Students - Undergraduate

Students - Undergraduate

Monday, November 2, 2015

Profiling single cells in situ by FISH Scalys (Sequential Coding Analysis

Seminar | November 2 | 4-5 p.m. | 106 Stanley Hall

Professor Long Cai, Division of Chemistry, California Institute of Technology

Department of Chemistry

Coffee & Refreshments served on lower level Stanley Hall @3:50pm-4:10pm

Tuesday, November 3, 2015

NCBI bioinformatics tools: An introduction

Workshop | November 3 | 12-1 p.m. | Valley Life Sciences Building, Bioscience Library Training Room, 2189 VLSB

Elliott Smith, Bioscience Library


A hands-on workshop introducing NCBI bioinformatics tools such as PubMed, Gene, Protein, Nucleotide, and BLAST.

Faculty, Students - Graduate, Students - Undergraduate

All Audiences

Center for Computational Biology Seminar: Dr. Cole Trapnell, University of Washington

Seminar | November 3 | 4-5 p.m. | 125 Li Ka Shing Center

Center for Computational Biology

Single-cell trajectory analysis is a powerful approach for studying gene regulatory changes during cell differentiation and other dynamic processes. Recently, we showed that individual cells can be ordered according to progress through differentiation by analyzing their transcriptomes with unsupervised algorithms. Previous studies by our group and others have been limited to linear trajectories...   More >

Monday, November 16, 2015

Engineering Bacterial Two Component Signaling Systems as Synthetic Sensors with High Modularity, Tunability, Portability, and Signal-to-Background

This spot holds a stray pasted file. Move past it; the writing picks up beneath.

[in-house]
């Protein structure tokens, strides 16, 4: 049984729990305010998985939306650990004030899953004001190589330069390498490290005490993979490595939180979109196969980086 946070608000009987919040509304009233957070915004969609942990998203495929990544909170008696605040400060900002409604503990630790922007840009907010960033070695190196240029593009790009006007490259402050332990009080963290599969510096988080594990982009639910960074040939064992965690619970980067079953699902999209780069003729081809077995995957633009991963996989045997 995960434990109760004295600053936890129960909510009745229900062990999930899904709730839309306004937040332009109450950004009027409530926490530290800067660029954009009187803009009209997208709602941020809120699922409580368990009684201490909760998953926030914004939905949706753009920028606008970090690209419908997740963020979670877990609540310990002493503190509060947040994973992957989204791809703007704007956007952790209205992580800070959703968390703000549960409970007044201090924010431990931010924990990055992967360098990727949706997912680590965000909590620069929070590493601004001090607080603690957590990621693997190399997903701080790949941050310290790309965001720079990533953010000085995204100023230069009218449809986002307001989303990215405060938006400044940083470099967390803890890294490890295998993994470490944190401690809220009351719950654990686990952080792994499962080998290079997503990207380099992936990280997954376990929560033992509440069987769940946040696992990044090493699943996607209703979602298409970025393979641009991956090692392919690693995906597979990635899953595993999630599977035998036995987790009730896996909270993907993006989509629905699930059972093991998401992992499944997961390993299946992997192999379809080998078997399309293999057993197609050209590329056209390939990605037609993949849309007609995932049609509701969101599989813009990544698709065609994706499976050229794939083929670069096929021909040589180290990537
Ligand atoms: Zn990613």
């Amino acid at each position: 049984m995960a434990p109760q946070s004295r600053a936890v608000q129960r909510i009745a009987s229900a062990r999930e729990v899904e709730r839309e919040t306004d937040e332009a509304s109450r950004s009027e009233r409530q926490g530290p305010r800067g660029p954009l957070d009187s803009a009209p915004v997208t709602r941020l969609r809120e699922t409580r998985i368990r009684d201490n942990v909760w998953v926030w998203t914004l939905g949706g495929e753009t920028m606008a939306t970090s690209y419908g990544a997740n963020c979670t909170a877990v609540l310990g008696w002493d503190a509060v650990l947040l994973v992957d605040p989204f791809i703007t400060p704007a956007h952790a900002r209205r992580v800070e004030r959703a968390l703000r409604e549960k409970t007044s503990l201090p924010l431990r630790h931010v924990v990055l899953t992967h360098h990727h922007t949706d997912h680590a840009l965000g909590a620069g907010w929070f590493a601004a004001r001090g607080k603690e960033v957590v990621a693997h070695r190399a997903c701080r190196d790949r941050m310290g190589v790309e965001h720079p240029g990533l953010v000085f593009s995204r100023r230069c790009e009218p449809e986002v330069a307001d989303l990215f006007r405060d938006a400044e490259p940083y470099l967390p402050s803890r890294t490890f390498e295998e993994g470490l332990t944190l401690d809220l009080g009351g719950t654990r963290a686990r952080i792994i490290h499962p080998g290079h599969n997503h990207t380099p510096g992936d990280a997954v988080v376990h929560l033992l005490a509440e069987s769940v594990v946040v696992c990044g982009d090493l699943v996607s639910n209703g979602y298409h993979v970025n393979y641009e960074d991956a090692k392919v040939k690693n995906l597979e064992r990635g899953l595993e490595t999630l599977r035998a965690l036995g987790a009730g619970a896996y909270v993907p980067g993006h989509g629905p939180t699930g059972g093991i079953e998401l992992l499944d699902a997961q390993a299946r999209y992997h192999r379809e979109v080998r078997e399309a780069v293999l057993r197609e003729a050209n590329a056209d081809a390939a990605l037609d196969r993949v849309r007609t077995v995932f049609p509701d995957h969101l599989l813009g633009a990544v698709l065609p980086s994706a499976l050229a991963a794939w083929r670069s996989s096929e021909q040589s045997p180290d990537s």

Seminar | November 16 | 4-5 p.m. | 106 Stanley Hall

Professor Jeff Tabor, Department of Bioengineering, Rice University

Department of Chemistry

Coffee & Refreshments served on lower level Stanley Hall @3:50pm-4:10pm

Monday, November 30, 2015

The Biophysical and Structural Basis of Extracellular Electron Transport in Microbial Redox Chains

Seminar | November 30 | 4-5 p.m. | 106 Stanley Hall

Professor Moh El-Naggar, Physics, Biological Sciences & Chemistry, University of Southern California

Department of Chemistry

Coffee & Refreshments served on lower level Stanley Hall @3:50pm-4:10pm

Tuesday, December 1, 2015

Center for Computational Biology Seminar: Dr. Jonathan Pritchard, Stanford University: New Methods for Studying Polygenic Traits and Polygenic Adaptation in Humans

Seminar | December 1 | 4-5 p.m. | 125 Li Ka Shing Center

Center for Computational Biology

Most common phenotypic variation in humans is highly polygenic. Although there are examples of strong selective sweeps at individual loci, we and others have hypothesized that the bulk of human adaptation occurs through small shifts in allele frequencies at hundreds or thousands of relevant loci. In this talk I will describe our recent work on methods for studying the genetic basis of a variety...   More >

Monday, December 7, 2015